MetadataShow full item record
PublisherThe University of Arizona.
RightsCopyright © is held by the author. Digital access to this material is made possible by the University Libraries, University of Arizona. Further transmission, reproduction or presentation (such as public display or performance) of protected items is prohibited except with permission of the author.
AbstractPrevious studies of child labor among the Gwembe Tonga of Zimbabwe indicate that girls and boys have differing work loads and responsibilities from an early age (Reynolds, 1991). This study documents the work and responsibilities of Tonga girls living on the Zambian side of Lake Kariba. Using daily diet and work journals collected during 1997 and 2000 by Gillett-Netting are used to make a survey of the variety of work done by twelve to seventeen year old girls is analyzed. The type of work is categorized based on how essential that job is to basic family survival. The total tasks in each category then analyzed shows the majority of the work performed is done to support the family unit. This illustrates that girls work for the Gwembe Tonga of Zambia is essential to family subsistence and survival.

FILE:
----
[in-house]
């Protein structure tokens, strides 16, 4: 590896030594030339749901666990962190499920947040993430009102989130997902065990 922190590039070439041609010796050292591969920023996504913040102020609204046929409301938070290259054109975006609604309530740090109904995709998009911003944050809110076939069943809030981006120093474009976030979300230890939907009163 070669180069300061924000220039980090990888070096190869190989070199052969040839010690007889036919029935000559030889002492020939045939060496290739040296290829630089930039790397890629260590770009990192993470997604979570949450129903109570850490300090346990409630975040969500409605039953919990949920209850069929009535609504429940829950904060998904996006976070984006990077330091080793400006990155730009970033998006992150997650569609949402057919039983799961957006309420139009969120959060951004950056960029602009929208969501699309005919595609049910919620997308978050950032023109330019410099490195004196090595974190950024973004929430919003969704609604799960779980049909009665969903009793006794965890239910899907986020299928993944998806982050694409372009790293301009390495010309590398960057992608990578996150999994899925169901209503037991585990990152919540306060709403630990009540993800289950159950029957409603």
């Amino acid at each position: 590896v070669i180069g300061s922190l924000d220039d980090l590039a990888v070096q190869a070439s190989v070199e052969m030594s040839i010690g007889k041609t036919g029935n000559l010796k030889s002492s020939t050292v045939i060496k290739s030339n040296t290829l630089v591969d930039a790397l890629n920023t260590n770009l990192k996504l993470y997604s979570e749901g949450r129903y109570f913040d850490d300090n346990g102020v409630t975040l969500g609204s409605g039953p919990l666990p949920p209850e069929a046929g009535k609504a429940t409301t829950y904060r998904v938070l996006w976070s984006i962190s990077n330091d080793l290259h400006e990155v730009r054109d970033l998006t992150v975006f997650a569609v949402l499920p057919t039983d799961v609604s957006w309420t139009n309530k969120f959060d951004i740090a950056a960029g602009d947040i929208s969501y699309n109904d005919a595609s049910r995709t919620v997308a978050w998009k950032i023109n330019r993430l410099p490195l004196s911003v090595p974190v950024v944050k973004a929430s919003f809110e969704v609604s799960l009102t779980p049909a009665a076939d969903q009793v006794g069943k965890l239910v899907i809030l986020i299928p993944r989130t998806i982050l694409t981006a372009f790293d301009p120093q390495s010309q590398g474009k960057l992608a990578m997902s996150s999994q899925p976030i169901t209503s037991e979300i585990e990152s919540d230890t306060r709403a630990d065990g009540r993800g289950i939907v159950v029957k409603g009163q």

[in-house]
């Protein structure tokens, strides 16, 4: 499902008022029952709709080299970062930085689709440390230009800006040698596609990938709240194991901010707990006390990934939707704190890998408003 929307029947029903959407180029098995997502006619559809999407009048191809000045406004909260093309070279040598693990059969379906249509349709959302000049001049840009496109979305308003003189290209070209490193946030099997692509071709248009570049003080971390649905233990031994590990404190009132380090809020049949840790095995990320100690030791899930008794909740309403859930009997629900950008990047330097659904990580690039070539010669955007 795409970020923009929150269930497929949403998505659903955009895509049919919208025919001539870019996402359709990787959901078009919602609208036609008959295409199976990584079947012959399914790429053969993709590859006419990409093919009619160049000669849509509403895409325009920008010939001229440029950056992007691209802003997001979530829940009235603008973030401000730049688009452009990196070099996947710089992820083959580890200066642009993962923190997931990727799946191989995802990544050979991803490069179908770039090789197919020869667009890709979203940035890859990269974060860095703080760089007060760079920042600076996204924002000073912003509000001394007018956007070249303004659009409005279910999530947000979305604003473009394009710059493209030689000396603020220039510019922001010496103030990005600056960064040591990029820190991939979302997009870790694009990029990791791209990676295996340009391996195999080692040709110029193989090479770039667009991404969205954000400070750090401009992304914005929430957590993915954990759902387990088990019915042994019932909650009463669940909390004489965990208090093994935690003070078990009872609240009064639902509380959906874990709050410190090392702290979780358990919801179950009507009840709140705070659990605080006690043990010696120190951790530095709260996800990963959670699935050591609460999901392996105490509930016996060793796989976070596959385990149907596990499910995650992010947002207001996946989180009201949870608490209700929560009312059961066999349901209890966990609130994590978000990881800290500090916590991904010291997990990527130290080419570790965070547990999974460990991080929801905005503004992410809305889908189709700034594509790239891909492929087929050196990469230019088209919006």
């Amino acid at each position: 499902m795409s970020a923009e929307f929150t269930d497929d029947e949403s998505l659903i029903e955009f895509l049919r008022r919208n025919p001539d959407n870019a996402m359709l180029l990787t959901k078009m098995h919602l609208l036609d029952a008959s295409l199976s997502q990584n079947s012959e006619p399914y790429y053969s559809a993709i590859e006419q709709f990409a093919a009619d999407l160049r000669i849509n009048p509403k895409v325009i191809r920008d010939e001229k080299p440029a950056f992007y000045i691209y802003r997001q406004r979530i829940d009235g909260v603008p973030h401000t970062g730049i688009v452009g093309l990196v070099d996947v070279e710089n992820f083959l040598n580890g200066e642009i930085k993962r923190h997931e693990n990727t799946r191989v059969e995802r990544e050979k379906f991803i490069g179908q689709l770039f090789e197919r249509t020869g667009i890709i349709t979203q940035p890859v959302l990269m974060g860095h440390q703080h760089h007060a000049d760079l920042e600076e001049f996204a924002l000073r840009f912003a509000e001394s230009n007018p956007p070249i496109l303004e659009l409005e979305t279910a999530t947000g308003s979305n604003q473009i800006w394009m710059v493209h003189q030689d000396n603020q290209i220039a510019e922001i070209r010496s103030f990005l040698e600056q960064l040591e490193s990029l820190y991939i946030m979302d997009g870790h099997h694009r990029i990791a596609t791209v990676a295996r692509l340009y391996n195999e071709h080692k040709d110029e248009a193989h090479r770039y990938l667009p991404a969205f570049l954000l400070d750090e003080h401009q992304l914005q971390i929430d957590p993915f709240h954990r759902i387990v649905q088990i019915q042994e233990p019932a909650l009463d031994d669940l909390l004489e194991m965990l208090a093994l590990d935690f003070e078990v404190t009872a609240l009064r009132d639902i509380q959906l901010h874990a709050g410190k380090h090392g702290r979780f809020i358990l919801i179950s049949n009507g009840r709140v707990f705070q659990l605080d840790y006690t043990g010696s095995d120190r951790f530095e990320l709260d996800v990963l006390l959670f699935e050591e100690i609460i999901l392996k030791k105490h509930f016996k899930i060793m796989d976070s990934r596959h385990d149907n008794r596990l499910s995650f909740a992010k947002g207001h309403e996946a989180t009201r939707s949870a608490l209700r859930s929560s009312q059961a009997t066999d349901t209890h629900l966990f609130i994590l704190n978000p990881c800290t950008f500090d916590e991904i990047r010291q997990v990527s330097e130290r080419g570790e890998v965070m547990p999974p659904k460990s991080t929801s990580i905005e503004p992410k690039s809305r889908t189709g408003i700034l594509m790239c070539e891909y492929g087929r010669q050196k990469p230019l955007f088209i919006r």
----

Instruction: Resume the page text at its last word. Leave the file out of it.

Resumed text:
Degree ProgramHonors College